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Please be aware that this old REACH registration data factsheet is no longer maintained; it remains frozen as of 19th May 2023.

The new ECHA CHEM database has been released by ECHA, and it now contains all REACH registration data. There are more details on the transition of ECHA's published data to ECHA CHEM here.

Diss Factsheets

Administrative data

Key value for chemical safety assessment

Effects on fertility

Effect on fertility: via oral route
Dose descriptor:
720 mg/kg bw/day
Additional information

In all sub-acute, sub-chronic and chronic studies, not all reported in this chapter, no direct effects were seen on male or female reproductive organs at all doses tested (even sub-lethal doses). Unlike 2-methoxyethanol and 2-ethoxyethanol, 2-butoxyethanol seems to have no specific effects on fertility (no effects were seen in the continuous breeding study using dosing by drinking water and neither macroscopic nor microscopic effects on reproductive organs in the repeated dose toxicity studies at doses which does not exhibit severe general toxicity.) A NOAEL of 720 mg/kg was derived from the continuous breeding study for fertility effects (it should be noted that effects seen at the higher doses used in this study are due to general toxicity).

There were no effects on the testis/epididymis in a 14-week rat repeat dose toxicity study in mice.  Some changes were seen in male rats but these were mild effects on the testis and epididymi and were not regarded as specific toxicity to the reproductive organs, as numerous tissues were affected and systemic toxicity was significant; therefore reproductive effects were secondary to primary general toxicity. Similarly, no specific toxicity was seen in females, with the only possible effects seen in female rats attributed to unusual results for control animals.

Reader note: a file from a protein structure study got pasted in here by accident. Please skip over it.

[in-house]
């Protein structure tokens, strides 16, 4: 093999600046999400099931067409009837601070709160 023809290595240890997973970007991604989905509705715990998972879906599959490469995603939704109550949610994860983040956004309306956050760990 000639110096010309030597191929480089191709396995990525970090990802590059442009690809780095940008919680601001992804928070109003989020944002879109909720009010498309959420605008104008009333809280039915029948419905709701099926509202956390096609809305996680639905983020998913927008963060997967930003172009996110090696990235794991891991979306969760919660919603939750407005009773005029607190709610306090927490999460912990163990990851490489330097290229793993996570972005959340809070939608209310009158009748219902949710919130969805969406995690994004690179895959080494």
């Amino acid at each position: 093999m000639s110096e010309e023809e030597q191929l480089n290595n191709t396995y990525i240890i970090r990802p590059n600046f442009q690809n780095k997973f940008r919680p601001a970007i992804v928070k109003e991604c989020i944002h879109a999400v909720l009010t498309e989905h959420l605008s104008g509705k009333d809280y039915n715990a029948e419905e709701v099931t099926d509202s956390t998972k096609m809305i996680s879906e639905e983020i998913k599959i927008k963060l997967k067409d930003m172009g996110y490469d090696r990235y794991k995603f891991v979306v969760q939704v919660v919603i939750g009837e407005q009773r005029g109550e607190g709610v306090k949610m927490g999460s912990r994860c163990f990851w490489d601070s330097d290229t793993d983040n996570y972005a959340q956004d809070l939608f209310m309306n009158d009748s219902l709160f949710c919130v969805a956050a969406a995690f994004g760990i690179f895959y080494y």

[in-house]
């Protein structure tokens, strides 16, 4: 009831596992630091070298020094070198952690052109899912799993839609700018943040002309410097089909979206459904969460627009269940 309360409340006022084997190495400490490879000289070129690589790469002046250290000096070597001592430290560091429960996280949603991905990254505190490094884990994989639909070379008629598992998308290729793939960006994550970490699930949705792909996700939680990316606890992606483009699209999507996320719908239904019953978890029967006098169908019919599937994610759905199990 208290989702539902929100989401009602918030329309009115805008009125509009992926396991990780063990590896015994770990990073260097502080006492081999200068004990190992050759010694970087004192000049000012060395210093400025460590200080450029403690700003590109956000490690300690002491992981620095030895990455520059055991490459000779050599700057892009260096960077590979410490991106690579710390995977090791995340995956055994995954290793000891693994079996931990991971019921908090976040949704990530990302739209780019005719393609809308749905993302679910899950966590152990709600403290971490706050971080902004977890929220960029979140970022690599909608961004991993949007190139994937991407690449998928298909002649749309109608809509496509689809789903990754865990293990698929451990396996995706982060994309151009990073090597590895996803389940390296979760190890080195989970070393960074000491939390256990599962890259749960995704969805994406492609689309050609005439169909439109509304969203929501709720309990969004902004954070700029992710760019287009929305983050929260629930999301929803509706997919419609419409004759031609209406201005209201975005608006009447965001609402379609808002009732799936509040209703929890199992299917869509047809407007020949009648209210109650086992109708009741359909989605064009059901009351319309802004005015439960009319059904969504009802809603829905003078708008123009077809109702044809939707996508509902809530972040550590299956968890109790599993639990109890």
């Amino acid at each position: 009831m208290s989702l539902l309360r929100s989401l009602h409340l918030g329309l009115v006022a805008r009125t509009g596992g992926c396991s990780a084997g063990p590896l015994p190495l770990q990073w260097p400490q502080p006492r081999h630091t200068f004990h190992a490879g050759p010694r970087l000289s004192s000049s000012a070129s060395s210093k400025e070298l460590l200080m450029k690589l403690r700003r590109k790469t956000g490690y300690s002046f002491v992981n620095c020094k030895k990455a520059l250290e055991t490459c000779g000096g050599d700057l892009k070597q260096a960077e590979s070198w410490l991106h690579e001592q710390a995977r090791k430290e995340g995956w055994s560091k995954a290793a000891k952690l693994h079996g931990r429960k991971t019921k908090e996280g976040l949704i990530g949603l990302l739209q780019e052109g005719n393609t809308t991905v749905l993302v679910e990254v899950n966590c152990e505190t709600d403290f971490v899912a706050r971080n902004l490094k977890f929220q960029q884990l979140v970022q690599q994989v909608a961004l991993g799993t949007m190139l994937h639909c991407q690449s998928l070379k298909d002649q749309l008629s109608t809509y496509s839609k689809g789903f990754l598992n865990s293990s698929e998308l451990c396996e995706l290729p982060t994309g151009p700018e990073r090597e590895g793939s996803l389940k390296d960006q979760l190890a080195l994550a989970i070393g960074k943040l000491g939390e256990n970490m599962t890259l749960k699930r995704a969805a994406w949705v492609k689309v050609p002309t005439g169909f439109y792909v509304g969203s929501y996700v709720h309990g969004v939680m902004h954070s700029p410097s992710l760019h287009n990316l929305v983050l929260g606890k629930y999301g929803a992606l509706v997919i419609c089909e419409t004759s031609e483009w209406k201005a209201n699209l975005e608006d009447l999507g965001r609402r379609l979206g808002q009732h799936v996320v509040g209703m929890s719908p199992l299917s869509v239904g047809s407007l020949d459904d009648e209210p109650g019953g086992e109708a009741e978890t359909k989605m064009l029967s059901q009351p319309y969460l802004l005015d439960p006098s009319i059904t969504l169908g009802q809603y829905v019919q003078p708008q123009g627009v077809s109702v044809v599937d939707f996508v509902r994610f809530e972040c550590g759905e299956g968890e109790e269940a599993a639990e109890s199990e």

In all sub-acute, sub-chronic and chronic studies no direct effects were seen on male or female reproductive organs at all doses tested (even sub-lethal doses). Metabolism of 2-butoxyethanol leads to the formation of mainly butoxyacetic acid, which is not a male reproductive toxic substance, unlike methoxyacetic acid or ethoxyacetic acid (main metabolites of 2-methoxyethanol and 2-ethoxyethanol respectively).

Short description of key information:
Information from reliable studies:
Continuous breeding study: NOAEL=720mg/kg/day (mice)
90 day study with reproductive toxicity end points-mouse: NOAEL >694mg/kg/day (males), >1306mg/kg/day (females)
90 day study with reproductive toxicity end points-rat: NOAEL >452mg/kg/day (males), >470mg/kg/day (females)

Effects on developmental toxicity

Description of key information

NOAEL (rat, oral): 30mg/kg/day (maternal), 100mg/kg/day (developmental)

NOAEL (mouse, oral): 350mg/kg/day (maternal), 650mg/kg/day (developmental)

NOAEL (mouse, oral): <1180mg/kg/day (maternal), <1180mg/kg/day (developmental)

NOAEL (rat, inhalation): 50ppm (maternal), 100ppm (developmental)

NOAEL (rabbit, inhalation): 50ppm (maternal), 100ppm (developmental)

NOAEL (rat, inhalation): <150ppm (maternal), >200ppm (developmental)

Effect on developmental toxicity: via oral route
Endpoint conclusion:
no adverse effect observed
Effect on developmental toxicity: via inhalation route
Endpoint conclusion:
no adverse effect observed
Effect on developmental toxicity: via dermal route
Endpoint conclusion:
no study available
Additional information